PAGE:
For a quick test, do you ever find yourself:
Mind-reading: Assuming that you know what other people are thinking?
‘There she goes again — thinking her smile gets a project complete!’
Fortune-telling: Assuming a negative outcome without due consideration?
‘It’s obvious I’ll get overlooked, again. Being modest gets you nowhere.’
Catastrophising: Assuming the worst-case scenario — magnifying the negative and minimising the positive?
‘That’s it, then. Stuck here forever. Might as well start saving for my funeral.’
Emotional reasoning: Assuming that if you feel something, it must be true?
‘This brick in my stomach is always a bad sign!’
Self-focussing: Assuming personal significance behind random events?
‘The computer keeps shutting down — it hates me!’
If these thinking distortions resonate, you likely make a lot of assumptions. That’s okay — we’re all prone to speculation. Only this way of thinking won’t serve you well. You deserve better.
I’ll never forget a health and safety officer I once met. He took pride in the boring but shared one thing that’s always stayed with me. He said, ‘Never assume — it makes an ass- out of -u and -me.’
Takeaway: Stay mindful of what you’re telling yourself about the situation. Suspend rash judgements, and follow the next step …
Step 4. Focus On Your Progress
Comparing ourselves to others is normal — it may even motivate us to improve. Yet, excess comparisons generate stress, especially if you are ungenerous with yourself. Self-comparisons are the original fake news. You don’t know what someone else’s journey has entailed or where it will lead. And neither must it matter.
Instead of external comparisons, aim to measure your current self with your previous self. Your consistent efforts have likely led you in a positive direction. It’s this progress that matters most.
Maintaining personal focus also soften the edges of envy resentment towards others. Now better positioned and back in the driving seat, the focus is on you.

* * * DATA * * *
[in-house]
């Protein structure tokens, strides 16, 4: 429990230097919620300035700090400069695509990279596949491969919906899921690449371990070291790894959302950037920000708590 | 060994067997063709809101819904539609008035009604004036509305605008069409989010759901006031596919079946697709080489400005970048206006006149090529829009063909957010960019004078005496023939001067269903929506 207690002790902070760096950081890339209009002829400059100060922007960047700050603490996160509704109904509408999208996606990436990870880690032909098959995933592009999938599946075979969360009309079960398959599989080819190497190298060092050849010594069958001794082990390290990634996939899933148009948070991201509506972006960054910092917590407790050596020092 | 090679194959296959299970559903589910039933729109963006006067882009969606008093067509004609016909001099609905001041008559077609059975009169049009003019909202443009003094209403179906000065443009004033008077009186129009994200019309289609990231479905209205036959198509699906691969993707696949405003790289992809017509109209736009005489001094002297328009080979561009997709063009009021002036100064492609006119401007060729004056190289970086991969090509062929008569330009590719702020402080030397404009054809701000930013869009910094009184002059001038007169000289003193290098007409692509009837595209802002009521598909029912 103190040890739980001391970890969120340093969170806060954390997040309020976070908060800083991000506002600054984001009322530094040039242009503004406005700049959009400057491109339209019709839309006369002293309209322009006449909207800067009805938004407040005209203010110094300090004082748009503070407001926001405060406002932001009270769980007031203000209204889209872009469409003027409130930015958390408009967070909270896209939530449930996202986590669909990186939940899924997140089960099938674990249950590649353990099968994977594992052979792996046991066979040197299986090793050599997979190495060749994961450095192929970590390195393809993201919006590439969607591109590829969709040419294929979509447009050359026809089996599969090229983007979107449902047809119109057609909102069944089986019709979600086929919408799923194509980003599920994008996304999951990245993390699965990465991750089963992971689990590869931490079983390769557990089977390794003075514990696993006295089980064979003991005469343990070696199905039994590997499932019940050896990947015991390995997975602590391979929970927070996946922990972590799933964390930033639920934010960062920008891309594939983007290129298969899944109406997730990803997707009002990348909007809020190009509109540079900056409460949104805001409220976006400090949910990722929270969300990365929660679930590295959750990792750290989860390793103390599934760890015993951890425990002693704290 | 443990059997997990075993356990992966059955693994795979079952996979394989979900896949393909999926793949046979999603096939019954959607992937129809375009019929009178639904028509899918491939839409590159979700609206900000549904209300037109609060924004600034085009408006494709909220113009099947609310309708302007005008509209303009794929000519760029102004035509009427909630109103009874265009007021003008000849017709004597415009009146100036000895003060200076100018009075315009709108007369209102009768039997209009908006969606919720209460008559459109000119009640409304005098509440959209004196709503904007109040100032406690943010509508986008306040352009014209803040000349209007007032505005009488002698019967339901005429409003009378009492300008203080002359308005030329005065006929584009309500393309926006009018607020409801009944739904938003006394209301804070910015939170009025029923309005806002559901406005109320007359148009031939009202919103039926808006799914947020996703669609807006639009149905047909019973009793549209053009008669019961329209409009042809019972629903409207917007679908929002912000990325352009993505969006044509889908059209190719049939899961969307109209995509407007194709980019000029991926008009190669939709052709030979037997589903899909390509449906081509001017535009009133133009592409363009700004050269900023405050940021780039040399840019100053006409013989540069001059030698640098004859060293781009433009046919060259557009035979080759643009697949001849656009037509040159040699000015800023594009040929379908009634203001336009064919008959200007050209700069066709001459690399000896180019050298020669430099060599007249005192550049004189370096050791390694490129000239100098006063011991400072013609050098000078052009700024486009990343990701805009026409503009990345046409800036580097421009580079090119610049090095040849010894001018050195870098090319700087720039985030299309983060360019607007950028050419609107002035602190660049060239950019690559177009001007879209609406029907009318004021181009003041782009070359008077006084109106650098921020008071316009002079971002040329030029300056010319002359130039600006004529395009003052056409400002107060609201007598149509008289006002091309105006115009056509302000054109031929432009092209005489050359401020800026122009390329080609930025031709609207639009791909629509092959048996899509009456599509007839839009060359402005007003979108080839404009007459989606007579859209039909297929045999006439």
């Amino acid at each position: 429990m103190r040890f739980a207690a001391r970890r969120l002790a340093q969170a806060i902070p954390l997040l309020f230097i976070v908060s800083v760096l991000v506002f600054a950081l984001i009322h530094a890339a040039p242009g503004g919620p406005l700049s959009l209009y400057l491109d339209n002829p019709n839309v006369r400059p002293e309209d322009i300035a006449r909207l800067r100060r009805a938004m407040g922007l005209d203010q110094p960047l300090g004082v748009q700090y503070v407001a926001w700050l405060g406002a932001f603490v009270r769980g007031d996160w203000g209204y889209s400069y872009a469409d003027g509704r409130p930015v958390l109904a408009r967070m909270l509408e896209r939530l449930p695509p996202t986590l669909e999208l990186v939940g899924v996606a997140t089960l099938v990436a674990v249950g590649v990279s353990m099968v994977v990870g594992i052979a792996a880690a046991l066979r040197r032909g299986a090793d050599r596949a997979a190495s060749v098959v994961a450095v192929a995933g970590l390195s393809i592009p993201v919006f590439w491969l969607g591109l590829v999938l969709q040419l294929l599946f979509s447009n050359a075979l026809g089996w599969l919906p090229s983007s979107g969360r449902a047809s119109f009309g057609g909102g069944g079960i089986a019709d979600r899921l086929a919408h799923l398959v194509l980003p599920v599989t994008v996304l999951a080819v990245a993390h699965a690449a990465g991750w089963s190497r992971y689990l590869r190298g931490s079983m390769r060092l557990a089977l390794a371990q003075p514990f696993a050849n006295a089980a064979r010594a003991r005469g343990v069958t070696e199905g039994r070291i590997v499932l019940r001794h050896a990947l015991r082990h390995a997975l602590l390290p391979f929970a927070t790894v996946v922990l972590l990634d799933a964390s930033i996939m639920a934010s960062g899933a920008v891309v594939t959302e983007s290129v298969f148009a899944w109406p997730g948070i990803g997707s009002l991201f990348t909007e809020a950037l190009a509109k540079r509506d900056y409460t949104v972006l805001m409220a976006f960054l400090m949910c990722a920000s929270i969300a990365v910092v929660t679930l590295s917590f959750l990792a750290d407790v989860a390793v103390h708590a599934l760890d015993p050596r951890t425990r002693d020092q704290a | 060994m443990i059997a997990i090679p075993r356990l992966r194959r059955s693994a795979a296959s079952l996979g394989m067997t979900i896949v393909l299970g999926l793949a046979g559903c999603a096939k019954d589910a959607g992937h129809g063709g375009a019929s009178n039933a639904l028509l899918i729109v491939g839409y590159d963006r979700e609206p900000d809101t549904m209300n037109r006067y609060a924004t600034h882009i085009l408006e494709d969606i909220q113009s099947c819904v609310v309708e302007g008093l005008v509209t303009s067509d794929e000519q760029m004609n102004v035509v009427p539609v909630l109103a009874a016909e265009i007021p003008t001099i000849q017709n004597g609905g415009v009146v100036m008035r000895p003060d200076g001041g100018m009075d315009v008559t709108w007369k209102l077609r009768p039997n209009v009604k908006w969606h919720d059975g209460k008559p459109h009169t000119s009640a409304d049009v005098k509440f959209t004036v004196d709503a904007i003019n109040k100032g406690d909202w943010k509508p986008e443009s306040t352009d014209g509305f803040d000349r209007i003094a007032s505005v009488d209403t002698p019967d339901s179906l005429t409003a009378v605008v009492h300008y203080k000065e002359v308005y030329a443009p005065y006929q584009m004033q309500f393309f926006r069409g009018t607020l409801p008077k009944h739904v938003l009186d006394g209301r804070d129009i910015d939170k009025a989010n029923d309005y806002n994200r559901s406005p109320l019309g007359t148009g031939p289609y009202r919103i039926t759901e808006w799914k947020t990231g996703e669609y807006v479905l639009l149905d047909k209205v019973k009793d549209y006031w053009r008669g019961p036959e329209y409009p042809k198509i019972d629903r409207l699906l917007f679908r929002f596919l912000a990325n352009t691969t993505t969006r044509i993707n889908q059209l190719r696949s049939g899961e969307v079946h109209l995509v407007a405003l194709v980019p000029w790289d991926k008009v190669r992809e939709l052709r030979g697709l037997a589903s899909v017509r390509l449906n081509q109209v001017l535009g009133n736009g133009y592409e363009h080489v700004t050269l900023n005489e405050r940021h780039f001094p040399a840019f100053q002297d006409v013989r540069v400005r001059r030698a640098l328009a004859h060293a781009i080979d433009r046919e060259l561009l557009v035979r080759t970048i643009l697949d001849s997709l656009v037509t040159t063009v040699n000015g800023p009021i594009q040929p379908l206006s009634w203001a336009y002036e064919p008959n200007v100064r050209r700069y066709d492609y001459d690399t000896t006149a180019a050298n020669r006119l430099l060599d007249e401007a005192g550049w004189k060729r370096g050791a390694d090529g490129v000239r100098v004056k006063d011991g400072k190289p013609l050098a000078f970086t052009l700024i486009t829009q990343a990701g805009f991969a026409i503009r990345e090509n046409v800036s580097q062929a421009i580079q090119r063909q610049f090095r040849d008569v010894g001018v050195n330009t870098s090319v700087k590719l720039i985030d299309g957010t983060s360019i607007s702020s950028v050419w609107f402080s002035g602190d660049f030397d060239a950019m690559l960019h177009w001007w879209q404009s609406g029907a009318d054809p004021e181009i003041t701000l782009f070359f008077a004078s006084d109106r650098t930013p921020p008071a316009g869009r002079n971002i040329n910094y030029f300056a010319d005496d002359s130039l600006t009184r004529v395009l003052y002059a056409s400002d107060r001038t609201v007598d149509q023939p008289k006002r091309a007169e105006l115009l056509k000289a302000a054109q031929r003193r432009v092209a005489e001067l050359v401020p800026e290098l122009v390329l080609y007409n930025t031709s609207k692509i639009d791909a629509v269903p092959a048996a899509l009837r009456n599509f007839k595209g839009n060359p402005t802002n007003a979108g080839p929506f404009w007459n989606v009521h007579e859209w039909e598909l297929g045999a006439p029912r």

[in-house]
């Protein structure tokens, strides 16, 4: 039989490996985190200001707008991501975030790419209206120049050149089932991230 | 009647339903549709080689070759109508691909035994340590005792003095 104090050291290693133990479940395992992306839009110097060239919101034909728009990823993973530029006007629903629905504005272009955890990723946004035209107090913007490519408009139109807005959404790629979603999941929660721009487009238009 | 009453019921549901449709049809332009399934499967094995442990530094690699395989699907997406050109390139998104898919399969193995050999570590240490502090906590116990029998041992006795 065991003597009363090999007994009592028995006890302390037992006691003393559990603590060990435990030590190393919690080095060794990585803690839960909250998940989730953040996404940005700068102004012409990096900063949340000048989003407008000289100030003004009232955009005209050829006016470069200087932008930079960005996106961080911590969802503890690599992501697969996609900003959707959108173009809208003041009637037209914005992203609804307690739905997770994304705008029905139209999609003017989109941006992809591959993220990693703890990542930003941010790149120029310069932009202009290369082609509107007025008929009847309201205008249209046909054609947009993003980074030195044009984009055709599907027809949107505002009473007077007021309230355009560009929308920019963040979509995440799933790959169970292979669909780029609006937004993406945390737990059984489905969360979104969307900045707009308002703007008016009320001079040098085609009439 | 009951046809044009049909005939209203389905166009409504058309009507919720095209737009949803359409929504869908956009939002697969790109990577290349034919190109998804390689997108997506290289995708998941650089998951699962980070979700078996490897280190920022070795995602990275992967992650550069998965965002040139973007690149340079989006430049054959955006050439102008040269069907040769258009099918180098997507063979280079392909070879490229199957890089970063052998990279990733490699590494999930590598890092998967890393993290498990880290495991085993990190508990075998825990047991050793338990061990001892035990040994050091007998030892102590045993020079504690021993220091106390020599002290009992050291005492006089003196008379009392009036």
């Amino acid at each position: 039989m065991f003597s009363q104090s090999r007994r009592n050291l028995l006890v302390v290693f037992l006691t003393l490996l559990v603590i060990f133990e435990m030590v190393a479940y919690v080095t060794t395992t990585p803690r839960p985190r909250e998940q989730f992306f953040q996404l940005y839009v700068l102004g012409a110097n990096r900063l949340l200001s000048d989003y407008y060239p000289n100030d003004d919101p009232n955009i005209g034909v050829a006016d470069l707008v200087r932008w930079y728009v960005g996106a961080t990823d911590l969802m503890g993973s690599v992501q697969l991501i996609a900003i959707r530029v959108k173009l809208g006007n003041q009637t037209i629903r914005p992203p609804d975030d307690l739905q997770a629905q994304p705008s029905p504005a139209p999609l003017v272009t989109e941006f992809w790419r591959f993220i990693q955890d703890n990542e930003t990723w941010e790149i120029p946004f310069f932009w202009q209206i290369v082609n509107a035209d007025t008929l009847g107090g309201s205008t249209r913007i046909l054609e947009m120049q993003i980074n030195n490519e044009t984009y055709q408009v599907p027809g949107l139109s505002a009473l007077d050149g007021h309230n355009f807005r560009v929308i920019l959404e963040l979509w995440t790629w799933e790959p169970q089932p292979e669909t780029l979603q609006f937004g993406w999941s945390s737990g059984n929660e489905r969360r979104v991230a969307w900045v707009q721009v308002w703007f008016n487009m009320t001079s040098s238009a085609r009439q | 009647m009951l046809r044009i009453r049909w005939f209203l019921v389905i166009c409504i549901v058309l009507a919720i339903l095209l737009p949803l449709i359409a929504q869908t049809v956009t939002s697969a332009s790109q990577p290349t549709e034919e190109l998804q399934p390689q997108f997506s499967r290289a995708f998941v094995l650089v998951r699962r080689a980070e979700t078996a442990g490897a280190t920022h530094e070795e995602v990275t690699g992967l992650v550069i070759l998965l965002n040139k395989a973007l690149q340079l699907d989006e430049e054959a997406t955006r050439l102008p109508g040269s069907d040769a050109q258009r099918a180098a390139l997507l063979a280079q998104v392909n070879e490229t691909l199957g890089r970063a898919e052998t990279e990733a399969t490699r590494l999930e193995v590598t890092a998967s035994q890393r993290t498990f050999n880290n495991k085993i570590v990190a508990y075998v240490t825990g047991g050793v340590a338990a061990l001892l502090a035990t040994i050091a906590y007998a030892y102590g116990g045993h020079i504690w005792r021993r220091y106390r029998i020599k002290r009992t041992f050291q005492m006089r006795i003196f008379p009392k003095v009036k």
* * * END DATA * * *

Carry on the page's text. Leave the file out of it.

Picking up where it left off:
Step 5. Affirm your personal qualities
Envy and jealousy keep you small-minded. You want to remain broad-minded. One way to do this involves practising self-affirmation.
No, we’re not talking about fluffy slogans, like ‘Every day, in every way, I get better and better.’ While well-meaning, these have minimal impact.
Meaningful self-affirmation requires precision. The habit involves acknowledging your strengths and achievements (‘I’m a strong and effective communicator’) and retaining awareness to your dearly-held beliefs (‘Open your arms to change but don’t let go of your values.’). It’s also about appreciating the life resources that remain available to you (e.g. friends, family and other circles of support).
Self-affirmation is practising gratitude for the life that you have. With regular practice, this will keep your eye on the bigger picture. It’s your wide-angle perspective when the green-eyed monster rears its ugly head.
You deserve more than getting bashed around and bullied by jealousy and envy.
Remember that the duration of envy we associate with someone else getting something often outlives that person’s satisfaction.
While you were jealous for a month, there’s a strong likelihood that their enjoyment was far shorter-lived (admittedly, George Clooney is probably still glad he’s George Clooney. There’s always one).
The green-eyed monster is worth neither your time nor emotional expenditure from this perspective.
Give yourself a break, and remember:
Angels fly because they take themselves lightly.
Previously Published on Medium